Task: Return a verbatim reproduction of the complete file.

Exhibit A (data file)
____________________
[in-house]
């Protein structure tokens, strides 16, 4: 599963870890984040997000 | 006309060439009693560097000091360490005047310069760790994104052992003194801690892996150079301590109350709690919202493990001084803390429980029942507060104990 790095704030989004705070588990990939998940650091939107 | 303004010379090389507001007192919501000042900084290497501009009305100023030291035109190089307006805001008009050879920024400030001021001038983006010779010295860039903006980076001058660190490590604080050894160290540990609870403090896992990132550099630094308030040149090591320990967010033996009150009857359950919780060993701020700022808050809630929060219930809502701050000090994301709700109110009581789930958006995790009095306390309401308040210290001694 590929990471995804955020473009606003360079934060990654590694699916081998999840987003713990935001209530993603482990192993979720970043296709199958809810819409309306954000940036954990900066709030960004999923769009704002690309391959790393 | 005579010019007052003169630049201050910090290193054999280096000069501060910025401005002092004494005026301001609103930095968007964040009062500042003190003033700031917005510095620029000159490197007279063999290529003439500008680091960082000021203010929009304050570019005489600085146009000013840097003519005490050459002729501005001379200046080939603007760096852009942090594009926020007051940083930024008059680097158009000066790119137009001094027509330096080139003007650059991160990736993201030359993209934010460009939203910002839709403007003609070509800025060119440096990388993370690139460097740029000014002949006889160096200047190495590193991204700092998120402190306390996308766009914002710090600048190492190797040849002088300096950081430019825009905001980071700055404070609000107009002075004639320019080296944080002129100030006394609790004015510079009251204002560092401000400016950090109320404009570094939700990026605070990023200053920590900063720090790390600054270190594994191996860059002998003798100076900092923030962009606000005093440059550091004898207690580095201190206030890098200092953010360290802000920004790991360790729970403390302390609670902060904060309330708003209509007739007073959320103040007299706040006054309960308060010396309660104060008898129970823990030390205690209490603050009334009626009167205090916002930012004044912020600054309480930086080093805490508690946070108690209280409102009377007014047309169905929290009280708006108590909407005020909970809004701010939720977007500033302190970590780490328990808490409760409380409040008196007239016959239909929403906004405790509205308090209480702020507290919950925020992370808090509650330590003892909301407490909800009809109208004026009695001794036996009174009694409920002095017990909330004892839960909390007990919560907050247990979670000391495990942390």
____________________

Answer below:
[in-house]
């Protein structure tokens, strides 16, 4: 599963870890984040997000 | 006309060439009693560097000091360490005047310069760790994104052992003194801690892996150079301590109350709690919202493990001084803390429980029942507060104990 790095704030989004705070588990990939998940650091939107 | 303004010379090389507001007192919501000042900084290497501009009305100023030291035109190089307006805001008009050879920024400030001021001038983006010779010295860039903006980076001058660190490590604080050894160290540990609870403090896992990132550099630094308030040149090591320990967010033996009150009857359950919780060993701020700022808050809630929060219930809502701050000090994301709700109110009581789930958006995790009095306390309401308040210290001694 590929990471995804955020473009606003360079934060990654590694699916081998999840987003713990935001209530993603482990192993979720970043296709199958809810819409309306954000940036954990900066709030960004999923769009704002690309391959790393 | 005579010019007052003169630049201050910090290193054999280096000069501060910025401005002092004494005026301001609103930095968007964040009062500042003190003033700031917005510095620029000159490197007279063999290529003439500008680091960082000021203010929009304050570019005489600085146009000013840097003519005490050459002729501005001379200046080939603007760096852009942090594009926020007051940083930024008059680097158009000066790119137009001094027509330096080139003007650059991160990736993201030359993209934010460009939203910002839709403007003609070509800025060119440096990388993370690139460097740029000014002949006889160096200047190495590193991204700092998120402190306390996308766009914002710090600048190492190797040849002088300096950081430019825009905001980071700055404070609000107009002075004639320019080296944080002129100030006394609790004015510079009251204002560092401000400016950090109320404009570094939700990026605070990023200053920590900063720090790390600054270190594994191996860059002998003798100076900092923030962009606000005093440059550091004898207690580095201190206030890098200092953010360290802000920004790991360790729970403390302390609670902060904060309330708003209509007739007073959320103040007299706040006054309960308060010396309660104060008898129970823990030390205690209490603050009334009626009167205090916002930012004044912020600054309480930086080093805490508690946070108690209280409102009377007014047309169905929290009280708006108590909407005020909970809004701010939720977007500033302190970590780490328990808490409760409380409040008196007239016959239909929403906004405790509205308090209480702020507290919950925020992370808090509650330590003892909301407490909800009809109208004026009695001794036996009174009694409920002095017990909330004892839960909390007990919560907050247990979670000391495990942390």